—Misc. Letters of Note has published a pretty charming exchange of correspondence between Alan Moore and a nine-year-old fan.

The first book I saw was V for Vendetta which has a brilliant storyline and is very cool when he blows up Parliament. I also love his awesome mask. Watchmen was the second, so far the best book I have ever seen – Rorschach is my favourite character, then Dr. Manhattan, lastly the Comedian. I like the way he uses a flamethrower as a cigar lighter and a smiley face for a badge. My third favourite was the League of Extraordinary Gentlemen. I like the way it’s more like a book because it has lots of writing in it and I also like the things that they have collected. All in all you are the best author in human history. Please write back.

 

Earth Crack

Hi there,

Today Cynthia Rose brings us an interview with Steffen Kverneland, whose graphic biography of Edvard Munch has been a hit internationally.

Once you decided to tackle Munch, where did you begin?

One thing was for sure – I did not want to do a linear, strictly chronological, cribbed-to-death biography. That’s a terrible structure, probably the worst you can choose. It’s highly predictable, it obliges you to include a ridiculous amount of boring transitional scenes – and it always ends with the death.

It’s puzzling to think of now but the key scene for me, this scene I was longing to draw, came from this story about a party at the villa of a poet, Richard Dehmel. It’s where Munch’s buddy Stachu Prszybyszewsky finally goes nuts. He takes off all his clothes, goes out to the woodshed in the middle of a winter’s night and starts posing as Satan (Munch, page 128-130). It was as if this fairly unknown anecdote, hilarious but also shocking, was simply beckoning me to make its comic adaptation. This was not part of the Myth of the Holy Genius Munch as we all knew it.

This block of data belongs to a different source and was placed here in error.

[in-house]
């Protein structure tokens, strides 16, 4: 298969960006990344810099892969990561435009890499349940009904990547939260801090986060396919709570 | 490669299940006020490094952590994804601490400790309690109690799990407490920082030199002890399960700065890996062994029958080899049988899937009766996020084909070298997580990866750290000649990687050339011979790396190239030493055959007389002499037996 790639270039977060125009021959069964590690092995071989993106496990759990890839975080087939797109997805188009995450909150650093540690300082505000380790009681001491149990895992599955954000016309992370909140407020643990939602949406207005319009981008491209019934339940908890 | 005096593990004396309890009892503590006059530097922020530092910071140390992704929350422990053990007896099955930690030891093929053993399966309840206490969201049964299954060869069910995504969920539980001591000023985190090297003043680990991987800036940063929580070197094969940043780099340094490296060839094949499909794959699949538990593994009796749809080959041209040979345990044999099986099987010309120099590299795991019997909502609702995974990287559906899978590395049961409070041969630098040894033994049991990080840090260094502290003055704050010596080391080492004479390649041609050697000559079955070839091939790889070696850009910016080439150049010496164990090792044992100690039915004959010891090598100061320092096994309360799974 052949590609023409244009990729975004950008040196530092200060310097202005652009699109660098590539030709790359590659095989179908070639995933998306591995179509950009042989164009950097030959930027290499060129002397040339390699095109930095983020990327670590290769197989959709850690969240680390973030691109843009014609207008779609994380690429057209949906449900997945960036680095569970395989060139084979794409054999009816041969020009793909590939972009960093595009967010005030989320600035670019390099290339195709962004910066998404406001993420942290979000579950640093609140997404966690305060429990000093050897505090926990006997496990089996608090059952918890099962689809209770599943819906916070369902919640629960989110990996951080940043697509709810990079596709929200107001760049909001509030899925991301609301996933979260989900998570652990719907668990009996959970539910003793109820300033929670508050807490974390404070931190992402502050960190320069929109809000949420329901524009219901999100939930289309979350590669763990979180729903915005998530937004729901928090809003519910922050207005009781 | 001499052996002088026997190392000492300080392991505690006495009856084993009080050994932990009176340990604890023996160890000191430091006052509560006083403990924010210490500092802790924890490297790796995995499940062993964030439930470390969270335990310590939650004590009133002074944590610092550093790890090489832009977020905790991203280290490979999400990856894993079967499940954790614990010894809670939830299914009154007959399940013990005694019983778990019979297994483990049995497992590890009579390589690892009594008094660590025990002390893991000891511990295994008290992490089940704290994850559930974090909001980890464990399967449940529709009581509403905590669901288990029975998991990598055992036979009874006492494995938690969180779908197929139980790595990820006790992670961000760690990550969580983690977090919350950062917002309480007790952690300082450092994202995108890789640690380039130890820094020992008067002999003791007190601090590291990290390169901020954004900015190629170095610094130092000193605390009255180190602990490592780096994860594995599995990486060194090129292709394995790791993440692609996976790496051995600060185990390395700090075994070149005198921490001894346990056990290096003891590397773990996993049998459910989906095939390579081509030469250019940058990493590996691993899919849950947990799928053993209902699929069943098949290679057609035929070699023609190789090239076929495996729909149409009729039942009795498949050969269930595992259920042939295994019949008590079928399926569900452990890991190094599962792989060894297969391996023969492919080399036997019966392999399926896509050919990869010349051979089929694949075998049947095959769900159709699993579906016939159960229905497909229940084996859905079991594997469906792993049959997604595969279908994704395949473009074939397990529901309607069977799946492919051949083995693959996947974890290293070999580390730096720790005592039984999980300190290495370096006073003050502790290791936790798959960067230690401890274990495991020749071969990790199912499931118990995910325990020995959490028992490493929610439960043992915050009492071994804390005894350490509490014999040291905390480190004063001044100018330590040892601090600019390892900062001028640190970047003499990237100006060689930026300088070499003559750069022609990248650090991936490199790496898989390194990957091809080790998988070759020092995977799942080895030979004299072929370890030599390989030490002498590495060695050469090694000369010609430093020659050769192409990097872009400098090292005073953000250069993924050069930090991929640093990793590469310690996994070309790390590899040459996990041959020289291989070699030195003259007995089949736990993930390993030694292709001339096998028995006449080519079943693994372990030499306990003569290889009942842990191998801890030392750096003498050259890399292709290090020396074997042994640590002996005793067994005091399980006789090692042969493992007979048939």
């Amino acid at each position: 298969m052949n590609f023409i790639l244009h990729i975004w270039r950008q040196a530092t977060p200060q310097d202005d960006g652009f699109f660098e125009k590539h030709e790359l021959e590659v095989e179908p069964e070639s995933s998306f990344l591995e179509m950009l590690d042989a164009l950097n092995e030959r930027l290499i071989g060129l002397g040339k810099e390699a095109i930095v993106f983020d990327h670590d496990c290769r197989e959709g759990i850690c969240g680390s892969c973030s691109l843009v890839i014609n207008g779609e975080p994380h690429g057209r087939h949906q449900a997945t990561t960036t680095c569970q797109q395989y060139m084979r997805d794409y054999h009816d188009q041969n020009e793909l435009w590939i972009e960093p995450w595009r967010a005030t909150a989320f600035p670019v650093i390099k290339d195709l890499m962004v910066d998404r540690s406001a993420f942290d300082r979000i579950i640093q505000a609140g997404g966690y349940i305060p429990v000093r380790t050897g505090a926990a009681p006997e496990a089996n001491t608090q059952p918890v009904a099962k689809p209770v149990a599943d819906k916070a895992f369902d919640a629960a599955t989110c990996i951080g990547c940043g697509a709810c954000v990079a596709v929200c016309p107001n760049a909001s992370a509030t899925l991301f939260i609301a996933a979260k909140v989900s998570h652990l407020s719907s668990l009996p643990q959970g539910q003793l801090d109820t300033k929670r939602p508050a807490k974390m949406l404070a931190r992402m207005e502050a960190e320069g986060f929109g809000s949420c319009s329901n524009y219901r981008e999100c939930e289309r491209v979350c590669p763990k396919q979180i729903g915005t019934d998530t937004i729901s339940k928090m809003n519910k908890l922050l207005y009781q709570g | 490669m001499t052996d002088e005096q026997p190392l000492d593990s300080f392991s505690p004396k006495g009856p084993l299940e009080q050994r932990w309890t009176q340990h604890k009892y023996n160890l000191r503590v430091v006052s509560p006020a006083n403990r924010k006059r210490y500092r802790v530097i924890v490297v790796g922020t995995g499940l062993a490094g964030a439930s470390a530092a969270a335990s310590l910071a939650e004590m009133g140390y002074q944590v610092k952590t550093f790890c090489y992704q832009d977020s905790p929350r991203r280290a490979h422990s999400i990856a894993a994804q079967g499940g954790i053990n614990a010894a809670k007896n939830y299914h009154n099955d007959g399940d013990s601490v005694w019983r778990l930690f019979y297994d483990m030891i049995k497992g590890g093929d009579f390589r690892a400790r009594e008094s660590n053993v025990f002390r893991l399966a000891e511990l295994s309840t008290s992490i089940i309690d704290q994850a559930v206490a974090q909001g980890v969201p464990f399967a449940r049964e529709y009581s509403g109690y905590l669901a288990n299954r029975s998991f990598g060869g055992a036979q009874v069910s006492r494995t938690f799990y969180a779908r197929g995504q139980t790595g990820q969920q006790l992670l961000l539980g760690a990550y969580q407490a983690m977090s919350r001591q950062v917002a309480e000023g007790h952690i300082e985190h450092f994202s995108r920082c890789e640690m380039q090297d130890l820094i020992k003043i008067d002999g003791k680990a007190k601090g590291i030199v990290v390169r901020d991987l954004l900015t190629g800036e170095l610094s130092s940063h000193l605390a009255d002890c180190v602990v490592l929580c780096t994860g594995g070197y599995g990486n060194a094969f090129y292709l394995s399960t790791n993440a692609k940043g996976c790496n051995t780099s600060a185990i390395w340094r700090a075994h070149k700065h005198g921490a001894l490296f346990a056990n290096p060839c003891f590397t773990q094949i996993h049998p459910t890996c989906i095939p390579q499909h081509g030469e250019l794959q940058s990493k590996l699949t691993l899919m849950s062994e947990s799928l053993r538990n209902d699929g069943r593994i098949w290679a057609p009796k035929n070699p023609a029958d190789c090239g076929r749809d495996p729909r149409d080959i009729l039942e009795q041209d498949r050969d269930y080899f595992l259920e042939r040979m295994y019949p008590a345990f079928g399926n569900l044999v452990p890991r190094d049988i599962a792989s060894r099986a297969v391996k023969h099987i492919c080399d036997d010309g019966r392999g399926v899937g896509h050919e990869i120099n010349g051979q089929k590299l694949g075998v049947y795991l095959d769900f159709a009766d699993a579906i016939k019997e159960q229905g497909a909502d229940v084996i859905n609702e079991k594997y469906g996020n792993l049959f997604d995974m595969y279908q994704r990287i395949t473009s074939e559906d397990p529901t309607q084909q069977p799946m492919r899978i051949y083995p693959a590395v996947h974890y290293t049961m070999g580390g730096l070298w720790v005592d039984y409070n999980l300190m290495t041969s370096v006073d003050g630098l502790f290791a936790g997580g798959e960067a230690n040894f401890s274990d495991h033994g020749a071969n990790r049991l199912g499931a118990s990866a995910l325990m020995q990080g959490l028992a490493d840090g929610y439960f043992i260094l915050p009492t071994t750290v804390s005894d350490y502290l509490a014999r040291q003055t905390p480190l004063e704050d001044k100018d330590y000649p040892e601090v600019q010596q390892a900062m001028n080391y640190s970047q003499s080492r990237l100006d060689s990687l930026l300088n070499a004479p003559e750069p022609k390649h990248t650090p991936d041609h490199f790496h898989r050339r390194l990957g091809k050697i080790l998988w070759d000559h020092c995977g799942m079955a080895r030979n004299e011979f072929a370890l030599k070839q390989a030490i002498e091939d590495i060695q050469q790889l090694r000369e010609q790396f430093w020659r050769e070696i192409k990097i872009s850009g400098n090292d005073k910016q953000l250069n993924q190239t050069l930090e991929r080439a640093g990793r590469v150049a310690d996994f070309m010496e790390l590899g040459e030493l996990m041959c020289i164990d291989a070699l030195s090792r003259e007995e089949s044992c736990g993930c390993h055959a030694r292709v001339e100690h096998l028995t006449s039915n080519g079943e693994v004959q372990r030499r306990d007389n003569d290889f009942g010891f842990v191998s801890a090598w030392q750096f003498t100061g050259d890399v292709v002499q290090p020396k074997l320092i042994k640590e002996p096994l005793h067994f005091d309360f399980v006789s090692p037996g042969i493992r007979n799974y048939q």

This Polish writer – a heavy drinker, a Satanist and a sexoholic – who was a close friend of Munch’s, he really intrigued me. So, of course, did Strindberg who I also looked forward to drawing and learning more about. Plus there were the women, like the mysterious Dagny Juel. She marries Przybyszewsky and gets shot to death at the age of 33. What was her story? I already knew that, during those feverish years in Berlin, Munch made practically all of his best-known works. That was when he became the Munch we know today.

Elsewhere:

The most important link of the day (week?) is this interview with Mike Kuchar, who of course is the late George Kuchar’s brother. Mike is, as George was, a cartoonist, and very much a pioneer in early queer comics in the 1970s. These drawings, which are much more recent, are just amazing, visceral things. Everything Frazetta wished he could be. Sammy should publish some in Kramers Ergot. And someone should do a book! I was planning to back in 2012-2013, but then I decided not to publish more books, so that was that. Anyhow, check him out: Mike Kuchar. And dig the connections to Arcade, Crumb, and Wally Wood. All my favorite things. Gee willickers.

San Diego Comicon is happening this week, I guess? Tom Spurgeon has a few thoughts over here, and Michael Dooley tells us about the women nominated for Eisner Awards this year.